By now most people who aren’t living under a rock should have heard about the circumstances surrounding the Jena 6 in Jena, Louisiana. If not, here are a couple links out of the many you can find to gather the gist of the information.
Free the Jena 6
Jena 6 in the News
However, I am not writing to discuss the details of the case. I want to tackle this from a different angle. I want to talk about the march itself and the details of how it came about. This particular march at Jena on September 20th took only three weeks to organize and execute. It started when a nationally syndicated talk show host named Michael Baisden took on enlightening his listeners about the Jena 6 case. I remember listening to the radio program and as I took in the information was appalled not only by the injustice itself of how the case was being handled, but also that I had not heard or read anything on the local or national news media outlets. As Baisden spoke to some of the parties involved with trying to help the young men, the first order of business became to bring national attention to the case of Mychal Bell in particular, because he was to be sentenced for attempted murder which in reality was merely a school fight on September 20th. Baisden said in a round about way that it would be nice to do a show from the Jena area. The Louisiana radio host on the other line said he would welcome that with open arms. Well be careful what you ask for. Because the decision was made right there on the spot and on the air that they would do the show locally on Mychal Bell’s sentencing date.
What started off as an idea for the show to simply give the case some needed national exposure ended up being a demonstration of civil rights advocacy not seen in some 30 years! Baisden asked that some of the other major black radio DJs such as Tom Joyner, Doug Banks, Rickey Smiley, and Steve Harvey join forces in getting the word out as well as participating.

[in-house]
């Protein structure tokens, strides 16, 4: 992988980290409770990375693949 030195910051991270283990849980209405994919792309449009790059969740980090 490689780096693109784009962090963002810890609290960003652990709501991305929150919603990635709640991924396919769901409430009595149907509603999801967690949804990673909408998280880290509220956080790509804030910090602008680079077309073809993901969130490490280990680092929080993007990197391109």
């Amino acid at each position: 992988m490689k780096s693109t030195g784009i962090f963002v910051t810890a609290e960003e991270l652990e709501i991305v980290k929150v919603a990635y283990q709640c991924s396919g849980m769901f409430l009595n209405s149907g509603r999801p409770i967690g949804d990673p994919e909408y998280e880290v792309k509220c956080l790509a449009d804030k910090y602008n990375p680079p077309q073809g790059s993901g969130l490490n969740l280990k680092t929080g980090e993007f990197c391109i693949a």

Now hear is the beauty of the march. It was a total grassroots effort – not started by the likes of Al Sharpton or Jessie Jackson. Now don’t get me wrong. I am not an Al Sharpton or Jessie Jackson hater. I love and appreciate those men for understanding that civil rights and equal justice are still an issue that is just as relevant today as it has ever been. There are some subjects, topics, and events that would never see the light of day if those men were not there to bring exposure to them. At the same time because of the way race is looked at in this country and the fact that historically white run media has determined that there are to only be a very small number of black voices who can speak on important minority issues, those men also have to bear the burden of being a lightening rod of controversy – to the point that even many black local leaders and citizens hate to see them come to town. Martin King had the same problem. Because he was the so called “spokesperson” for the black population, not only was he one of the media’s go to people for quotes and commentaries, but many African Americans felt he was an outsider and believed he agitated a situation more than helped it. This thinking while ignorant is understandable considering the hypnotic effect the general mainstream media has on Americans in general and black Americans specifically. Incidentally before Baisden’s show aired the Jena 6 details, Tom Joyner’s show already had featured the Jena 6 story and Sharpton, who had his own radio show, had visited Jena twice. The point is that Sharpton’s visit did not propel the national media attention. Tom Joyner has many more stations than Baisden. But Baisden took the influence he had with the popularity of his show, to touch off a revolution that gathered the nation in terms of information disseminated and the action taken to organize the march.
The results: Without the leading of a mainstream media appointed Negro, a disc jockey’s spoken word spurred national grass roots efforts to the tune of 60,000 marchers into the Alexandria/Jena area according to The Daily Advertiser.
To quote one line in the story, “They came from as near as Alexandria, Lafayette, Baton Rouge, Slidell, New Orleans and as far away as Detroit; Anchorage, Alaska; Los Angeles; the Cayman Islands.”